Our friends at Jenkins Custom Homes, an Austin custom home builder company, provided this blog post:
Choosing a home builder can be daunting. Within the custom home industry, there are a wide variety of people who call themselves custom home builders. From the “Chuck in a truck” – essentially a person with a truck and a business card – to those who have years of experience, all have the right to call themselves custom home builders according to Texas law. The Texas Residential Construction Commission (TRCC) – created for the purpose of protecting consumers – was discovered to be functioning “as a homebuilder protection agency” – and then was subsequently shut down in September 2010. There is currently no formal governing body over residential construction in Texas. Essentially, it’s caveat emptor or ‘buyer beware’.
That means, in effect, that there is no licensing or ‘watchdog agency’ to which consumers can turn if building the home of their dreams turns into a nightmare. This is how the consumer can end up with a situation similar to what Sandra Bullock experienced in 2004 (http://www.people.com/). One way to help avoid such a potentially disastrous situation is to ask the following key questions of any builder you are interviewing:
- How long have you been in business?
- What company name should I look up, if I decide to do a public records search on your company?
- Have you ever declared bankruptcy?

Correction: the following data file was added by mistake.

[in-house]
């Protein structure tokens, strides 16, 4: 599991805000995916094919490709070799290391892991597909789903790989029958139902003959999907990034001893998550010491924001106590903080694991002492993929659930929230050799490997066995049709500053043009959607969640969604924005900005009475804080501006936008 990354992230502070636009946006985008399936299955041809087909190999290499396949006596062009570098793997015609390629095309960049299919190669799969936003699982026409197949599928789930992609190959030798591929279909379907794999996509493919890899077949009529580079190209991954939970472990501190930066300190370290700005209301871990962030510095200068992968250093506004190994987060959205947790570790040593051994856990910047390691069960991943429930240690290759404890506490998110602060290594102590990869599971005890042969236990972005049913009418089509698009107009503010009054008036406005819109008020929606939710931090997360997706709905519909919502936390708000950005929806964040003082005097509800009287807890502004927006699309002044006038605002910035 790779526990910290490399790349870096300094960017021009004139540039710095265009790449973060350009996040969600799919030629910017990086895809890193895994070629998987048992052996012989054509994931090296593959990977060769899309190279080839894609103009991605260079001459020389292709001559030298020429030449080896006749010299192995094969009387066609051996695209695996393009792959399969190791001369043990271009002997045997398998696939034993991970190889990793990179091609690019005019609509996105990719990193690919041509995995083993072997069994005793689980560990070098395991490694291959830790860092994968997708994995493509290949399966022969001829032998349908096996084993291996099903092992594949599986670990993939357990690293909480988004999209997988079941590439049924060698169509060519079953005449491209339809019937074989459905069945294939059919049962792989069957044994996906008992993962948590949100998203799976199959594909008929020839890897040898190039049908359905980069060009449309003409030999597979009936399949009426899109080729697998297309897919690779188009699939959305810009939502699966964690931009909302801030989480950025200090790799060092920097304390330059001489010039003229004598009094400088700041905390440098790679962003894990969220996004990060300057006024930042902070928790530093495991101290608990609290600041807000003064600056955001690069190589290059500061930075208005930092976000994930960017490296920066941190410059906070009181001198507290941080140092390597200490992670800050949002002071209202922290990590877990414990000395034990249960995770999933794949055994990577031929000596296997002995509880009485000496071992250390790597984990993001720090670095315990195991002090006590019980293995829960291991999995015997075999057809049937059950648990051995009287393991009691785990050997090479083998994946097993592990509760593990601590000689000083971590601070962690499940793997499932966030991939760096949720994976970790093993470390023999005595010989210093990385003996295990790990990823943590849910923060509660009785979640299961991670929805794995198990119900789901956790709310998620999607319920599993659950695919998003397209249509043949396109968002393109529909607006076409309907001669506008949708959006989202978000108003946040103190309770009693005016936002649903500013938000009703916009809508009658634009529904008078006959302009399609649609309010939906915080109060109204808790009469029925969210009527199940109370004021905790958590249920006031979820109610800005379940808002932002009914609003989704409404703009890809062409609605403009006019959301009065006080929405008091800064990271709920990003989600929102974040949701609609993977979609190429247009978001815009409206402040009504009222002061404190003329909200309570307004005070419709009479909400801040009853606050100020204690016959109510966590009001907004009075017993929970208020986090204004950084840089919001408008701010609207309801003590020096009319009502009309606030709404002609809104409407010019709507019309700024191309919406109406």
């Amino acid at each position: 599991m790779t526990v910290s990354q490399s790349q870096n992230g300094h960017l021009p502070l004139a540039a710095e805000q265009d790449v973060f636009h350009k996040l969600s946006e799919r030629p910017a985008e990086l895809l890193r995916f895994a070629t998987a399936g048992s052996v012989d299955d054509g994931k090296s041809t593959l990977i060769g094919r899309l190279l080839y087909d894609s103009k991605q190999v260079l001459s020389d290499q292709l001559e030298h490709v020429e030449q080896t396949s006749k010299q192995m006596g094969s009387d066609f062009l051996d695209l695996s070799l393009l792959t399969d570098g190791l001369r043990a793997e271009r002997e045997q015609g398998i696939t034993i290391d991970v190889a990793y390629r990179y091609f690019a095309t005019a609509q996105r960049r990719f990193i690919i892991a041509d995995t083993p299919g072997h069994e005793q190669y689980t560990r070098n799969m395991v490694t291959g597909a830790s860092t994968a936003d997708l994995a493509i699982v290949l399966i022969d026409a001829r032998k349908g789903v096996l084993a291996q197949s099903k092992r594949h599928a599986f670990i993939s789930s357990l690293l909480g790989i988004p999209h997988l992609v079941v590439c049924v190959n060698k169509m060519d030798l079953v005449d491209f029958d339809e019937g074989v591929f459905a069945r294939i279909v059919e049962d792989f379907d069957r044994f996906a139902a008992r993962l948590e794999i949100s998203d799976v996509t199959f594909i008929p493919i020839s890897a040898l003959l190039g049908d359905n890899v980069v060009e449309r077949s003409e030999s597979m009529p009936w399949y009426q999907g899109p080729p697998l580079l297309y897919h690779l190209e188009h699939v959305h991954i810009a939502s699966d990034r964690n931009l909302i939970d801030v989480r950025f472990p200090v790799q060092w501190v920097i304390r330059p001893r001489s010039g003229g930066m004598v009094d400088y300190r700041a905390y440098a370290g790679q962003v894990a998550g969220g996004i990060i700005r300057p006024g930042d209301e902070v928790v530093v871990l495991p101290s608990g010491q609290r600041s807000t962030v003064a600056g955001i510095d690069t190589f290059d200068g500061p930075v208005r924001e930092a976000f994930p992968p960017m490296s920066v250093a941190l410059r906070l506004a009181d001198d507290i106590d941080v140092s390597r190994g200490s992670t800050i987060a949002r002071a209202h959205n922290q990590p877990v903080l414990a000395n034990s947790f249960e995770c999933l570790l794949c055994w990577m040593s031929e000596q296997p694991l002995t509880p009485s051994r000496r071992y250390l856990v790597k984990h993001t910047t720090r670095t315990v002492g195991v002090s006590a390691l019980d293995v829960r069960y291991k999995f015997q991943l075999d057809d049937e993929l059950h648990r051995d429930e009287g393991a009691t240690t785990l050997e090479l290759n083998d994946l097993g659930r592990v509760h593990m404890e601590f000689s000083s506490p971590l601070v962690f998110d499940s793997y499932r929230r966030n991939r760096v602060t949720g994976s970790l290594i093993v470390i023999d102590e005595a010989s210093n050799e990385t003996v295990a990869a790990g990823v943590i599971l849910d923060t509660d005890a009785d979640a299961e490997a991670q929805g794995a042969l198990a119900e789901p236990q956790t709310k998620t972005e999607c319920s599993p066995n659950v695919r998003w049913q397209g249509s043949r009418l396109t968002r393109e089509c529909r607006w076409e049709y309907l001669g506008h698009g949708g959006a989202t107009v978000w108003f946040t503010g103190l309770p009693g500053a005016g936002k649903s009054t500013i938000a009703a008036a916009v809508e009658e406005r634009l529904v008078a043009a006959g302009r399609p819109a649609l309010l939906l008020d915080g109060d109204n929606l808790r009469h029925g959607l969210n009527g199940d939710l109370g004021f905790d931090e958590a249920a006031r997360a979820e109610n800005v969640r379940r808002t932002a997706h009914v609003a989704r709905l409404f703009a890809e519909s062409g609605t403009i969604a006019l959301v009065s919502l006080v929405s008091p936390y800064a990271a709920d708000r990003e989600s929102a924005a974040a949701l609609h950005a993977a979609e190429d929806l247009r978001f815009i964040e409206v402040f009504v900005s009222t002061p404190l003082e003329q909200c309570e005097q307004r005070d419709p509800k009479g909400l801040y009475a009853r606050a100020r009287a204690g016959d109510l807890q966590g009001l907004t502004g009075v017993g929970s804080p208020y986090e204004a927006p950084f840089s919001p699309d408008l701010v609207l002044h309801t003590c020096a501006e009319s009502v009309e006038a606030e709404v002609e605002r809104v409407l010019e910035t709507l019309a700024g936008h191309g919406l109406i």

- How many homes have you built?
- What is your formal training in the construction industry?
- Do you have any formal training or long-term experience managing a business?
- Do you own any spec homes or hold any lots that you owe money on? If so, how long have they been sitting and what is their status?
- Do you have references? Can you share a banker’s name who might also vouch for you?
If these questions seem invasive, just remember – this is not just a business transaction you are making. It is much, much more. This is the company who will construct what is potentially your most-valued investment, in order to house the people and pets who matter most to you. The individuals building your home need to understand all the complex details of building a home. And yet, many fall into the trap of trusting a builder simply because he or she has a likable personality. Knowing that your builder has financial strength and a sound business means that your builder will be there throughout the project and for many years afterward. Unfortunately, in the recent economic climate, many builders have either closed their doors or restructured their businesses because of heavy debt. Being educated and experienced is also an important part of being a good builder. Just as in any other industry, a good builder will market himself/herself well, manage his/her business affairs properly, and build homes properly so that he/she doesn’t get sued. This will ensure he/she is around to warrant your home for the next 10 years.